All of these farming issues lead us to what you’ve seen all along highway 5. Yes, the ‘drought’ is just part of it. But there are also many other factors leading to those dusty brown farms. We also have to thank Mexico, Argentina and Chile for some of the dusty farms. California farmers just can’t compete with the prices coming out of these other countries. The outlets where farmers tend to sell may not even want to buy the produce. So, this is all adding up to California’s produce farms becoming less and less viable. Sure, there are some tenacious farmers who are willing to jump through all of the hoops. There are plenty more who are realizing that farming in California today is not worth it. What California and the Feds are likely to do is drive farming out of California. So then you have organizations like POST (Peninsula Open Space Trust) who gobble up the unused farms (at least in Norcal) and turn them into extreme fire hazards (letting the brush overgrow and die).

      Thanks for your reply.


      Thanks for your comment.


    • Sara said, on November 23, 2010 at 1:23 am

      The past few times that I have driven down I-5, I also have noticed these signs and dead fields – however, if you look beyond the fields directly next to the freeway there are green fields in the distance. These green fields and the uninhabited green hills that could be seen in LA helped to completely frustrate me with the state’s water programs.

      I live by the Delta and I have constantly noted how it is deteriorating from what it once was. At the same time, I do support farmers and I understand that the water is California’s, and not owned by one portion of the state. However, I think that Sacramento has allowed the sharing of California’s water to benefit Southern California over any other region in the state.


      • commorancy said, on November 23, 2010 at 1:41 am

        Thanks for your comment. The main issue is that the aqueduct takes water from Northern California even when it’s to the detriment of Northern California. The aqueduct should only share water with the rest of the state IF Northern California’s reserves have enough to spare. Under drought conditions, the sharing needs to stop. There is no reason to continue to pump water down to the LA basin when we don’t even have enough here to manage our own areas. The trouble is, the authority presiding over this water leeching process continues the flow even when we’re under water rationing here in Northern Cal. This is so wrong and needs to stop.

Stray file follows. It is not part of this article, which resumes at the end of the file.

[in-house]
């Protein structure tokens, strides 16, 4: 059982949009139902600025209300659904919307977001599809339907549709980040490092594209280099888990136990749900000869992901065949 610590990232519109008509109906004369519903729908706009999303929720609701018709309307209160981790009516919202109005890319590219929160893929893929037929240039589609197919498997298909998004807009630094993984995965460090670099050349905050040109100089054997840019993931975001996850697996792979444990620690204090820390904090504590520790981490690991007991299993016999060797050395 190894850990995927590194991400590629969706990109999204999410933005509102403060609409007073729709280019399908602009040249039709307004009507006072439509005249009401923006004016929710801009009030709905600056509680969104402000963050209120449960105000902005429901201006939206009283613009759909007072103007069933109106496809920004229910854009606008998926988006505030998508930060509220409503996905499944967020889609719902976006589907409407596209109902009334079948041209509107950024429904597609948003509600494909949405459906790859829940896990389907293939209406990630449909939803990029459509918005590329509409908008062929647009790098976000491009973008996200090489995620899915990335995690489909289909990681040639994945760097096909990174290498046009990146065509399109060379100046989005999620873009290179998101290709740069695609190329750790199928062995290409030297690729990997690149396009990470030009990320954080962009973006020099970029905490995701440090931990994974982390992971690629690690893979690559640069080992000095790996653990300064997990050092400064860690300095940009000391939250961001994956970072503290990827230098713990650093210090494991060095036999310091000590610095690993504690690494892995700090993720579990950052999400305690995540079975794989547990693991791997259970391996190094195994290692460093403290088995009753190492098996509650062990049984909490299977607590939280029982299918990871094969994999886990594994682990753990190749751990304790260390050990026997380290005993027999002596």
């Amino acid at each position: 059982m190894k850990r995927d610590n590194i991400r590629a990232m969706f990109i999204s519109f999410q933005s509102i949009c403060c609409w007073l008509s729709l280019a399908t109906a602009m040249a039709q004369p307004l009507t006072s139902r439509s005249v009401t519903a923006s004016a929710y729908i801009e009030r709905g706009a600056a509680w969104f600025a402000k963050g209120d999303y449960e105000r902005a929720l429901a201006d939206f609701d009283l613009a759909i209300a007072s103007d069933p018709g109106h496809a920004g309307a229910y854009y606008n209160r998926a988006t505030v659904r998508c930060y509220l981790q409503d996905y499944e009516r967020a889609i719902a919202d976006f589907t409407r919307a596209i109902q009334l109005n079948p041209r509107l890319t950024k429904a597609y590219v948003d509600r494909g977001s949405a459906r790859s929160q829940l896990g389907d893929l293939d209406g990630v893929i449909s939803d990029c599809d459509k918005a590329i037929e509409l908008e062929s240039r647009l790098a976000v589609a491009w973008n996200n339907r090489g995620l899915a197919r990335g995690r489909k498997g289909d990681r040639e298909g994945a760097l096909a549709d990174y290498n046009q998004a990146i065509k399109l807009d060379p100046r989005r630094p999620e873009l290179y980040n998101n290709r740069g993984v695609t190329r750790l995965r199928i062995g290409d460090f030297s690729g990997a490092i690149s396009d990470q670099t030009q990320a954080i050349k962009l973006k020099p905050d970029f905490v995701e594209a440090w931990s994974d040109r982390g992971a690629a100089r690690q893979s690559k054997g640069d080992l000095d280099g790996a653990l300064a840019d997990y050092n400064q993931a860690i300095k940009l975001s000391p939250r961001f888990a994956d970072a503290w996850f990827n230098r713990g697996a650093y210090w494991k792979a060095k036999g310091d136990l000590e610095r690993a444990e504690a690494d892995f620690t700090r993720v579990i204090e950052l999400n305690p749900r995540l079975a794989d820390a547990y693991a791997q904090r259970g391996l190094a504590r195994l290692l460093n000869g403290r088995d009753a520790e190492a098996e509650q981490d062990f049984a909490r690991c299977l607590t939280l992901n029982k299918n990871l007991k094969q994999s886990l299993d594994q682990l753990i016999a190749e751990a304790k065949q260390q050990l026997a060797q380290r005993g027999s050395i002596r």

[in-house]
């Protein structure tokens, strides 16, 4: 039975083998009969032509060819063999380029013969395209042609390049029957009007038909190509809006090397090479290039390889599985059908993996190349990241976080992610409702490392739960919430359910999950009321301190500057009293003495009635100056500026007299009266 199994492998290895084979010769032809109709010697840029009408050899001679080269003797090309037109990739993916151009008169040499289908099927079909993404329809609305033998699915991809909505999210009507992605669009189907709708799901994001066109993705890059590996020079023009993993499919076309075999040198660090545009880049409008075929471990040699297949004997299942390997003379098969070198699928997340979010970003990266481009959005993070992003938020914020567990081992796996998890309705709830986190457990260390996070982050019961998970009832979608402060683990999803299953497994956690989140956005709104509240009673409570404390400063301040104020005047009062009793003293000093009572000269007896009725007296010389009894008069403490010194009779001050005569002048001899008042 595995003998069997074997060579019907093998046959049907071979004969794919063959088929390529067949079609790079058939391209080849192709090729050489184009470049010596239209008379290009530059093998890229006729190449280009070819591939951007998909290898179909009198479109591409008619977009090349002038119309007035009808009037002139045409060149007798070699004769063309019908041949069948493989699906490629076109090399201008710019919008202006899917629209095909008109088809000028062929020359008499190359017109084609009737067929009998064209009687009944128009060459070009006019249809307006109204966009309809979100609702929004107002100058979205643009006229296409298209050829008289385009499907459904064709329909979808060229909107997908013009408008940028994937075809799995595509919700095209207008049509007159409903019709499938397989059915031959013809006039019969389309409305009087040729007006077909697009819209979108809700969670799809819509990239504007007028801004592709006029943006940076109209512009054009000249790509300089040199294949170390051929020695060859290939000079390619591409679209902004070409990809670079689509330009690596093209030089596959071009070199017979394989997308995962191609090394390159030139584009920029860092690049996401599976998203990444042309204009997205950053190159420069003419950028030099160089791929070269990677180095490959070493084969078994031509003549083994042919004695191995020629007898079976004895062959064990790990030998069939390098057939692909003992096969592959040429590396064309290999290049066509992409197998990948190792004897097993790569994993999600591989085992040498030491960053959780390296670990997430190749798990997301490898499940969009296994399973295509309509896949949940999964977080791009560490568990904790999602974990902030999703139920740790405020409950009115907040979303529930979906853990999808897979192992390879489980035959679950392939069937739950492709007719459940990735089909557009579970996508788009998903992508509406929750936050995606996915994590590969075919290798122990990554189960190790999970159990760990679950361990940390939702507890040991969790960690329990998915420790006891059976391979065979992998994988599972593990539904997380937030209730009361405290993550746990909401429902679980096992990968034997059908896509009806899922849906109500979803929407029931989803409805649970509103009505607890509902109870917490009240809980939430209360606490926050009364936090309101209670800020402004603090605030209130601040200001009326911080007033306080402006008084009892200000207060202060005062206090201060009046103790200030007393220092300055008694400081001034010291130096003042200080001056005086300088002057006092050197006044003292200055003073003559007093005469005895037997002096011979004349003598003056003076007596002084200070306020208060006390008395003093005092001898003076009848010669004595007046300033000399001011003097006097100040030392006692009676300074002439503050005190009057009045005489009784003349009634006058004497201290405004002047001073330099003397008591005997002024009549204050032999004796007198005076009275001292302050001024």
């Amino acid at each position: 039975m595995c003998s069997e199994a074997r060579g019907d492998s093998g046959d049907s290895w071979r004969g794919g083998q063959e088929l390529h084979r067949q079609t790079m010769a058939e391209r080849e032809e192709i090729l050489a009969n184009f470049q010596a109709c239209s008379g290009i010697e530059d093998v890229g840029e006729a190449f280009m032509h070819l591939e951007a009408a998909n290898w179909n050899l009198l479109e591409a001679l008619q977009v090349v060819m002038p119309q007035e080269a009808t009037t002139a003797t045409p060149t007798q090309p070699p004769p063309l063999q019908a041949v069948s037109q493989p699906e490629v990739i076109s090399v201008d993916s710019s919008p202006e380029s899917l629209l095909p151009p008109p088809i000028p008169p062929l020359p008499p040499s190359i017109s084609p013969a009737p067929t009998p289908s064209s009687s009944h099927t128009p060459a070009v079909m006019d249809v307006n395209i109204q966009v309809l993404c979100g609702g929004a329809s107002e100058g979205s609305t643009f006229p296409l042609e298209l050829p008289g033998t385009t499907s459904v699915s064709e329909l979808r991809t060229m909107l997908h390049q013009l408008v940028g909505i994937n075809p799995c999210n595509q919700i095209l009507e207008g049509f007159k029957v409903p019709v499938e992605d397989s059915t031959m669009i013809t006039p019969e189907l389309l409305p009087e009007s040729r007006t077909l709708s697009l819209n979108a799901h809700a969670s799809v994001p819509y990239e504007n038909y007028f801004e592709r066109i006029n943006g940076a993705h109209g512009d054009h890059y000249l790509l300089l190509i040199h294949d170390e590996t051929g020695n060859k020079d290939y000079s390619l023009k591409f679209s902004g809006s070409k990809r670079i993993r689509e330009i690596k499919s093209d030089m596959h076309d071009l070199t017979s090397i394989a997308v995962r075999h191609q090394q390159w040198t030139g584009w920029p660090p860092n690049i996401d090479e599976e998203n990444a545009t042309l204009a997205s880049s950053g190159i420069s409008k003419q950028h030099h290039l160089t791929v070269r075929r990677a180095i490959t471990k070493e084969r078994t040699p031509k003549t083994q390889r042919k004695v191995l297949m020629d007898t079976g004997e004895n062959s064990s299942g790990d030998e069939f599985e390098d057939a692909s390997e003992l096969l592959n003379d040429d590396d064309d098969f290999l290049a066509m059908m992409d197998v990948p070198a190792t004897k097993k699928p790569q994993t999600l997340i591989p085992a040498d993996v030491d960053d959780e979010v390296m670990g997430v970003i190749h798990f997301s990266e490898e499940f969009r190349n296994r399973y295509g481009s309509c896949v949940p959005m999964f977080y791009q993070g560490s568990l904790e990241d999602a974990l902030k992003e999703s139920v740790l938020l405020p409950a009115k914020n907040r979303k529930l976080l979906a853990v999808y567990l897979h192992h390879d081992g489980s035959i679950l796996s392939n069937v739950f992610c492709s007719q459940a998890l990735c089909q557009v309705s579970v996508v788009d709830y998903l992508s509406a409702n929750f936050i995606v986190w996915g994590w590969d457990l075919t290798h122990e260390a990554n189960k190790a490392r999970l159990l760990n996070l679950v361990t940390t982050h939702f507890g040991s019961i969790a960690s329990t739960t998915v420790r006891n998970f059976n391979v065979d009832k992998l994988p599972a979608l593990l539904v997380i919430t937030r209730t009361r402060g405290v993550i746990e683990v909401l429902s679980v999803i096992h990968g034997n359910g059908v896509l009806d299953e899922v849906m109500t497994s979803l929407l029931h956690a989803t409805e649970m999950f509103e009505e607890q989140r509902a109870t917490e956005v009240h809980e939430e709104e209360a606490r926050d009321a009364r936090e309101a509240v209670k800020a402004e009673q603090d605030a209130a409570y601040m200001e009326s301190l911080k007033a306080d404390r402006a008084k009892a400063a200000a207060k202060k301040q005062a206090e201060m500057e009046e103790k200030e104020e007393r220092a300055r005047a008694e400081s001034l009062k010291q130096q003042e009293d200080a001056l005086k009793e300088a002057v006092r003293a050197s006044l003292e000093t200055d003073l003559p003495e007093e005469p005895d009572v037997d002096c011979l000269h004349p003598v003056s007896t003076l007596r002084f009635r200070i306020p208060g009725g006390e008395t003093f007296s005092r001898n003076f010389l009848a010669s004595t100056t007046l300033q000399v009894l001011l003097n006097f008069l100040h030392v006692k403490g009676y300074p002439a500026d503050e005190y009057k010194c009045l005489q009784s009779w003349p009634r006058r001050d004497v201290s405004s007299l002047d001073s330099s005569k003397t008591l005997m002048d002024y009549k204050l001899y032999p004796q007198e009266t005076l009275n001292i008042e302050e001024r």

I’m also at a loss why LA doesn’t pull water up from San Diego area that apparently gets runoff from the Rocky Mountains. Apparently, a recent year there was banner runoff from the Rockies yet Northern California continued to pump water down the aqueduct to LA under drought conditions. That makes no sense. We’re low on water here and there’s banner runoff to the San Diego area. So then why isn’t LA pumping that water instead of leeching from us up here?

        The other issue with the aqueduct is evaporation. Seriously, we’re pumping loads of water across the entire state with lots of surface area in the aqueduct. How inefficient is that? If it were an underground pipe, that’s one thing. This is an open air trench all the way from Sac to LA. How much water evaporates before it gets down there? Loads, I’d imagine. Whomever thought this trench would be a good idea needs to be slapped to their senses. How many countless gallons of water has been needlessly lost to evaporation? Don’t know. But, pumping water down a trench across the entire state is completely inefficient and wasteful. We’d save a lot more water just by letting it sit in the reservoir rather than pumping it down a huge trench.


  2. jace666 said, on May 18, 2009 at 12:27 pm

    hey there all i was just reading up on water shortage crises and mobile water units and i couldnt find anything anywhere in the world and i found this website http://www.geneco2009.com a small engineering company in new zealand? and it displays products they sell and theyve got listed desalination units? i enquired about these units and they can make them biger and to order and they claim they can produce 1 litre of fresh clean h2o out of salt water pond, lake, river water e.t.c for 0.0015 cents USD. i mean isnt that cheap? or is there anything out there more economical then these advertised units? could someone maybe whos researched this let me no?


    • commorancy said, on May 18, 2009 at 12:58 pm

      I haven’t found any calculations of the cost of output for these units. It does say they are diesel powered. So, the cost to make 1 liter of desalinized water will vary with the cost of diesel in the locale where it is being operated. Note, their numbers on that site are off. They claim they can make (on the 10HP generator) 2 Liters per hour or 6000 liters per day. These numbers don’t make sense. 2 Liters per hour would yield, at most, 48 Liters per day. In order for them to do 6000 liters per day, they’d have to produce 250 Liters per hour.

      To calculate costs at 2 Liters per hour (which I assume is the correct number), you’d have to know how much diesel the unit holds and how long that diesel will operate the unit on one tank of fuel. Then you can calculate the cost of the 2 Liters of desalinized water per hour. Since I don’t see any calculations of how long one tank of fuel lasts, it’s would only be guessing as to how much 2 Liters of desalinized water would cost to produce. And, of course, that doesn’t take into account the initial upfront investment to purchase this equipment which must also be factored into the cost per Liter (until the investment has been returned).